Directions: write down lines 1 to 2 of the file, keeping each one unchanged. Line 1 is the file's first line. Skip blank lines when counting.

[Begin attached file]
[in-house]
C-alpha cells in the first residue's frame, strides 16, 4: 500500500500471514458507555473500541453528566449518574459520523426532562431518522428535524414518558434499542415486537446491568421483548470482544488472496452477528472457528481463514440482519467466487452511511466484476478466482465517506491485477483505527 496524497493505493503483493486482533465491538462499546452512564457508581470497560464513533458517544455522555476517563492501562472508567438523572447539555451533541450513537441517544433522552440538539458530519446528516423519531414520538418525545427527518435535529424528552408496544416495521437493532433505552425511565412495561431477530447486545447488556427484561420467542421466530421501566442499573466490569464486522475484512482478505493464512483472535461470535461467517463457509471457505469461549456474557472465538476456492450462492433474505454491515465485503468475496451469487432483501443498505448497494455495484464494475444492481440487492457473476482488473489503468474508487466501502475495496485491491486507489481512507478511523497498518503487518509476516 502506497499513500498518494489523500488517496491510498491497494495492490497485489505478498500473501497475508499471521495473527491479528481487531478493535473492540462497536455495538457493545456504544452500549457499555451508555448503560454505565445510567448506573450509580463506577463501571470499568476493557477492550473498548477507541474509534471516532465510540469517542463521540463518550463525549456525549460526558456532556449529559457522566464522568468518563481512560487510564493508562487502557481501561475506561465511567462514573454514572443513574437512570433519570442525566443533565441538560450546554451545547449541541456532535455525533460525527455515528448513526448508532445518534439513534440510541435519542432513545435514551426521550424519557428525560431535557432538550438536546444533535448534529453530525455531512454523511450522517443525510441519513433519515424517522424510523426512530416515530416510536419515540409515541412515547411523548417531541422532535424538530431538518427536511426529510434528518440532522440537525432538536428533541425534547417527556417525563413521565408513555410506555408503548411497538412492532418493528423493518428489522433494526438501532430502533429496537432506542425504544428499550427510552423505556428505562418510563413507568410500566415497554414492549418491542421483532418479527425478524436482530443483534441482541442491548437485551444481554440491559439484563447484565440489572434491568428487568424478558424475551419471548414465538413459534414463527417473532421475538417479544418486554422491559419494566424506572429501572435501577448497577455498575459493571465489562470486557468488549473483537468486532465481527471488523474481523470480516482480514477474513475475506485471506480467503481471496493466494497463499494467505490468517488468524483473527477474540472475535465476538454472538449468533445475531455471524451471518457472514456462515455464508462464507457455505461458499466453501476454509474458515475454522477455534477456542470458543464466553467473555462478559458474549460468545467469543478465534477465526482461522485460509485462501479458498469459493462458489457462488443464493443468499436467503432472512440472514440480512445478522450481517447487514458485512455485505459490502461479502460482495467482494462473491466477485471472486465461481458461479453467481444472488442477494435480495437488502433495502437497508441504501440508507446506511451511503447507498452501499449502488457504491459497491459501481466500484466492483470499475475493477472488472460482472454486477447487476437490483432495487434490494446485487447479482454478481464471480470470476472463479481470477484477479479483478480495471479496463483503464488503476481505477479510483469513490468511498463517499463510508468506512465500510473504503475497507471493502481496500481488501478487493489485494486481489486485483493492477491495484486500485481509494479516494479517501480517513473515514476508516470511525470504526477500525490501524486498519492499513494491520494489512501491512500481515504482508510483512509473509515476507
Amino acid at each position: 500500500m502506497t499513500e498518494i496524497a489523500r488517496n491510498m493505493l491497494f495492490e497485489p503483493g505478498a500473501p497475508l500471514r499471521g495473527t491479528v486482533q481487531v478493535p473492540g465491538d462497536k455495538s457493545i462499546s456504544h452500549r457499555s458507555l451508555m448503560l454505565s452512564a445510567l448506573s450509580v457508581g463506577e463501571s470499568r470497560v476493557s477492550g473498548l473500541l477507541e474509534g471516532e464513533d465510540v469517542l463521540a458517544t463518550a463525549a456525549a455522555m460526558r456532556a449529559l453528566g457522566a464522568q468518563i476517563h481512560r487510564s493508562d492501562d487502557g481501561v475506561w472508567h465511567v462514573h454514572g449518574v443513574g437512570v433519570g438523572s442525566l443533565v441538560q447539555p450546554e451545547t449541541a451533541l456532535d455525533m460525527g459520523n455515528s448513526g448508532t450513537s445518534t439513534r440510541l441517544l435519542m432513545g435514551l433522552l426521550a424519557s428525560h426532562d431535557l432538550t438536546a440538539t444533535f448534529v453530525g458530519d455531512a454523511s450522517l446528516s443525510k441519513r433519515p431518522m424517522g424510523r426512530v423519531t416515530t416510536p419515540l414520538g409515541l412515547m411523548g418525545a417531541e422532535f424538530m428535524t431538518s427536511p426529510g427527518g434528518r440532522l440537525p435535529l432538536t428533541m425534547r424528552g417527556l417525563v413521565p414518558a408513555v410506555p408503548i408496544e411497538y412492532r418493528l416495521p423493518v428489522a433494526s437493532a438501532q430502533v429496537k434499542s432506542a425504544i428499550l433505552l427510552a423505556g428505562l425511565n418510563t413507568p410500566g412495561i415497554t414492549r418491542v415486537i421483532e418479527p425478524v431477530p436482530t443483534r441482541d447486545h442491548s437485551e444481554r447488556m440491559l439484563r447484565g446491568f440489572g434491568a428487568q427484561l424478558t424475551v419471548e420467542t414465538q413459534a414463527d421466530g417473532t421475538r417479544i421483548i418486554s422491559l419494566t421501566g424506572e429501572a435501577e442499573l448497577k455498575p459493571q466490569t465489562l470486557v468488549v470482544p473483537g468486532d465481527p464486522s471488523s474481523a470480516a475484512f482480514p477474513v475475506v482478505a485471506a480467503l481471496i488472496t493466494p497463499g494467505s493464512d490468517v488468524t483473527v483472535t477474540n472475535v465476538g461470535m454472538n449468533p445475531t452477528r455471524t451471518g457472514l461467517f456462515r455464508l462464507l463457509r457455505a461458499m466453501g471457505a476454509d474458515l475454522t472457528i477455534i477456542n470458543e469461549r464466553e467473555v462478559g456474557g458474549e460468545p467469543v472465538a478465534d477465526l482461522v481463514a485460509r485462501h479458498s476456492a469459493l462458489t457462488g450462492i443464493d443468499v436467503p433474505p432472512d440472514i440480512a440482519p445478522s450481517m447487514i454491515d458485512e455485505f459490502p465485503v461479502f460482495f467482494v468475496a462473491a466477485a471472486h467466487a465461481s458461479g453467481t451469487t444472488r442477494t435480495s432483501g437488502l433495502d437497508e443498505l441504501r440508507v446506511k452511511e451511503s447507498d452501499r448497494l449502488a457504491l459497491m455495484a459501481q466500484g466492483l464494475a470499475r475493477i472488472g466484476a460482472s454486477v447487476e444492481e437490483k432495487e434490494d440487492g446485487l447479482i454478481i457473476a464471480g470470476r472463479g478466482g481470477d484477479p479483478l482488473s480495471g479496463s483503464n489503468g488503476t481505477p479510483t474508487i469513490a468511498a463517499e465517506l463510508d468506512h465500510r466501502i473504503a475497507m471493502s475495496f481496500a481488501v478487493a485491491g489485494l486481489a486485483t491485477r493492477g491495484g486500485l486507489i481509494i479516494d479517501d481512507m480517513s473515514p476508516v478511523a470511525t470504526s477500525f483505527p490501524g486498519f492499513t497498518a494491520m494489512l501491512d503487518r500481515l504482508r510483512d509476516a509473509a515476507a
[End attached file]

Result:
[in-house]
C-alpha cells in the first residue's frame, strides 16, 4: 500500500500471514458507555473500541453528566449518574459520523426532562431518522428535524414518558434499542415486537446491568421483548470482544488472496452477528472457528481463514440482519467466487452511511466484476478466482465517506491485477483505527 496524497493505493503483493486482533465491538462499546452512564457508581470497560464513533458517544455522555476517563492501562472508567438523572447539555451533541450513537441517544433522552440538539458530519446528516423519531414520538418525545427527518435535529424528552408496544416495521437493532433505552425511565412495561431477530447486545447488556427484561420467542421466530421501566442499573466490569464486522475484512482478505493464512483472535461470535461467517463457509471457505469461549456474557472465538476456492450462492433474505454491515465485503468475496451469487432483501443498505448497494455495484464494475444492481440487492457473476482488473489503468474508487466501502475495496485491491486507489481512507478511523497498518503487518509476516 502506497499513500498518494489523500488517496491510498491497494495492490497485489505478498500473501497475508499471521495473527491479528481487531478493535473492540462497536455495538457493545456504544452500549457499555451508555448503560454505565445510567448506573450509580463506577463501571470499568476493557477492550473498548477507541474509534471516532465510540469517542463521540463518550463525549456525549460526558456532556449529559457522566464522568468518563481512560487510564493508562487502557481501561475506561465511567462514573454514572443513574437512570433519570442525566443533565441538560450546554451545547449541541456532535455525533460525527455515528448513526448508532445518534439513534440510541435519542432513545435514551426521550424519557428525560431535557432538550438536546444533535448534529453530525455531512454523511450522517443525510441519513433519515424517522424510523426512530416515530416510536419515540409515541412515547411523548417531541422532535424538530431538518427536511426529510434528518440532522440537525432538536428533541425534547417527556417525563413521565408513555410506555408503548411497538412492532418493528423493518428489522433494526438501532430502533429496537432506542425504544428499550427510552423505556428505562418510563413507568410500566415497554414492549418491542421483532418479527425478524436482530443483534441482541442491548437485551444481554440491559439484563447484565440489572434491568428487568424478558424475551419471548414465538413459534414463527417473532421475538417479544418486554422491559419494566424506572429501572435501577448497577455498575459493571465489562470486557468488549473483537468486532465481527471488523474481523470480516482480514477474513475475506485471506480467503481471496493466494497463499494467505490468517488468524483473527477474540472475535465476538454472538449468533445475531455471524451471518457472514456462515455464508462464507457455505461458499466453501476454509474458515475454522477455534477456542470458543464466553467473555462478559458474549460468545467469543478465534477465526482461522485460509485462501479458498469459493462458489457462488443464493443468499436467503432472512440472514440480512445478522450481517447487514458485512455485505459490502461479502460482495467482494462473491466477485471472486465461481458461479453467481444472488442477494435480495437488502433495502437497508441504501440508507446506511451511503447507498452501499449502488457504491459497491459501481466500484466492483470499475475493477472488472460482472454486477447487476437490483432495487434490494446485487447479482454478481464471480470470476472463479481470477484477479479483478480495471479496463483503464488503476481505477479510483469513490468511498463517499463510508468506512465500510473504503475497507471493502481496500481488501478487493489485494486481489486485483493492477491495484486500485481509494479516494479517501480517513473515514476508516470511525470504526477500525490501524486498519492499513494491520494489512501491512500481515504482508510483512509473509515476507